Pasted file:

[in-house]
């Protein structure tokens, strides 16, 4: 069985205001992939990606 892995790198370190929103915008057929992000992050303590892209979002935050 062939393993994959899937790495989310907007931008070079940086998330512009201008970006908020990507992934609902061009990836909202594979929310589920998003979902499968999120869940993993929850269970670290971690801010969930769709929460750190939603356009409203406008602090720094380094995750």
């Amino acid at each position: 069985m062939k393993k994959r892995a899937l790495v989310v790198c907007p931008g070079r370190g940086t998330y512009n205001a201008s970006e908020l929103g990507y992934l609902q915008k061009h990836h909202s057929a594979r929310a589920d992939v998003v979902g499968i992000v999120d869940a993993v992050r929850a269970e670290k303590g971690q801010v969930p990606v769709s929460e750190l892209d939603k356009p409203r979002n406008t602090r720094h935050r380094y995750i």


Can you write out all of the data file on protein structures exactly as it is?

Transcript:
[in-house]
């Protein structure tokens, strides 16, 4: 069985205001992939990606 892995790198370190929103915008057929992000992050303590892209979002935050 062939393993994959899937790495989310907007931008070079940086998330512009201008970006908020990507992934609902061009990836909202594979929310589920998003979902499968999120869940993993929850269970670290971690801010969930769709929460750190939603356009409203406008602090720094380094995750």
């Amino acid at each position: 069985m062939k393993k994959r892995a899937l790495v989310v790198c907007p931008g070079r370190g940086t998330y512009n205001a201008s970006e908020l929103g990507y992934l609902q915008k061009h990836h909202s057929a594979r929310a589920d992939v998003v979902g499968i992000v999120d869940a993993v992050r929850a269970e670290k303590g971690q801010v969930p990606v769709s929460e750190l892209d939603k356009p409203r979002n406008t602090r720094h935050r380094y995750i």